Biserrula is proving a beneficial pasture legume for cereal crop rotations in Western Australia. This persistent annual legume can be used to rest and rehabilitate heavily cropped country, and to manage weeds. Used in pasture phases, it can leave plenty of nitrogen available for future crops, and eventually provides good grazing for sheep.
Trials in WA’s Chapman Valley found biserrula seed persists well after four years of cereal crops, and can tolerate low pH soils. Other rotations being trialled are allowing pasture phases in alternate years, every third year and every fourth year between cereal crops.
Biserrula and available N
The WA trials showed a 5t/ha DM (tops and roots) biserrula crop will leave about 100 kg/ha organic N available for the next cereal crop. You need well nodulated roots to produce this much N.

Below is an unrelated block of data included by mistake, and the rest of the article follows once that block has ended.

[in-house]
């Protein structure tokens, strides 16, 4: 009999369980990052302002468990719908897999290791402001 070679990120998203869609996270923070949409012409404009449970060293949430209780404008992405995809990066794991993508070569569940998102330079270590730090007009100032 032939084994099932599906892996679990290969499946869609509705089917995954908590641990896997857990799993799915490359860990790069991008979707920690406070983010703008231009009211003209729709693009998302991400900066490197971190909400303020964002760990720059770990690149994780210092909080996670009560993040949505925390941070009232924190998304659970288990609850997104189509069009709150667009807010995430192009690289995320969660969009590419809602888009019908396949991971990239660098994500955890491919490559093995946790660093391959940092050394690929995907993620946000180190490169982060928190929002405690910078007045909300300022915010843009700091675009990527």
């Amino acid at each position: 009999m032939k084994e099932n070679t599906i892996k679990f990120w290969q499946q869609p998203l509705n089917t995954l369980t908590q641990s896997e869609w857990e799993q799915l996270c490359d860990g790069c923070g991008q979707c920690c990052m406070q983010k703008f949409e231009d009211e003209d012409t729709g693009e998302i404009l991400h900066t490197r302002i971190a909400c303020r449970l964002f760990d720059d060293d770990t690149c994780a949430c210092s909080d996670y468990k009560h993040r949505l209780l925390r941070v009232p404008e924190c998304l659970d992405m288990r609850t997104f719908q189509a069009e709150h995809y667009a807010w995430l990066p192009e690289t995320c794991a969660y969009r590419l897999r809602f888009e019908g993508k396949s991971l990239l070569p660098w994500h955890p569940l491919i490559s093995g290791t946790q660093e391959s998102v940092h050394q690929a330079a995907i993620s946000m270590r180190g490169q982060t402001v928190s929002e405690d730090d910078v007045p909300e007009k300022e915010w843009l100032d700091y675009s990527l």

Yields and protein levels in wheat and barley crops were just as good as where urea had been applied annually – for three years following the pasture rotation.
Golden rules for biserrula
To get the best out of this legume in cropping systems:
- innoculate seed with the appropriate rhizobium strain
- avoid sowing into waterlogged, saline, deep, infertile sands or frost prone paddocks
- sow at the break of the season, or consider summer sowing
- sow at a maximum depth of 1 cm
- control weeds prior to establishment
- avoid ‘SU’ (sulfonylureas) herbicides (Lontrel, Logran) in the year before the legume crop
- only use Bromoxynil for weed control in-crop
- watch for aphids in first year
- rotationally graze heavily in summer, watch stock for photosensitisation
- in WA, crop the paddock the second year after establishment.
from extensionAUS Crop Nutrition:
from other sources: